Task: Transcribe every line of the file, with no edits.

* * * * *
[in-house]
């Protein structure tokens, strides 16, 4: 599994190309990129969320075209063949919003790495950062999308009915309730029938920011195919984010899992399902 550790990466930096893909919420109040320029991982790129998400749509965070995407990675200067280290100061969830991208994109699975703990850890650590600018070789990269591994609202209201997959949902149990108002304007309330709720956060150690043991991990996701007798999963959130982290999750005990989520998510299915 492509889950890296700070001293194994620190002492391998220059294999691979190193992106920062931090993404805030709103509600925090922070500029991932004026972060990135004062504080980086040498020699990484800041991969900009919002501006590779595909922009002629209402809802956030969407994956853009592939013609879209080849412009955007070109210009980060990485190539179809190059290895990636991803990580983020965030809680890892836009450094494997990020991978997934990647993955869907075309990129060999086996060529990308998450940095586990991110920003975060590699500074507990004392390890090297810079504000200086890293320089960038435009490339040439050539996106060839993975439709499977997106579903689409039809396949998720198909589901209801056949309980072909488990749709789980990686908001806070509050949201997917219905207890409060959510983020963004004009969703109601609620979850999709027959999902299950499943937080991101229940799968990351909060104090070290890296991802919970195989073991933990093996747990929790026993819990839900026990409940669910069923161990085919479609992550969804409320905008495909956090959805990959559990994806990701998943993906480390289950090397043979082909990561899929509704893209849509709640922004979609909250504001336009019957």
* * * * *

[in-house]
């Protein structure tokens, strides 16, 4: 599994190309990129969320075209063949919003790495950062999308009915309730029938920011195919984010899992399902 550790990466930096893909919420109040320029991982790129998400749509965070995407990675200067280290100061969830991208994109699975703990850890650590600018070789990269591994609202209201997959949902149990108002304007309330709720956060150690043991991990996701007798999963959130982290999750005990989520998510299915 492509889950890296700070001293194994620190002492391998220059294999691979190193992106920062931090993404805030709103509600925090922070500029991932004026972060990135004062504080980086040498020699990484800041991969900009919002501006590779595909922009002629209402809802956030969407994956853009592939013609879209080849412009955007070109210009980060990485190539179809190059290895990636991803990580983020965030809680890892836009450094494997990020991978997934990647993955869907075309990129060999086996060529990308998450940095586990991110920003975060590699500074507990004392390890090297810079504000200086890293320089960038435009490339040439050539996106060839993975439709499977997106579903689409039809396949998720198909589901209801056949309980072909488990749709789980990686908001806070509050949201997917219905207890409060959510983020963004004009969703109601609620979850999709027959999902299950499943937080991101229940799968990351909060104090070290890296991802919970195989073991933990093996747990929790026993819990839900026990409940669910069923161990085919479609992550969804409320905008495909956090959805990959559990994806990701998943993906480390289950090397043979082909990561899929509704893209849509709640922004979609909250504001336009019957």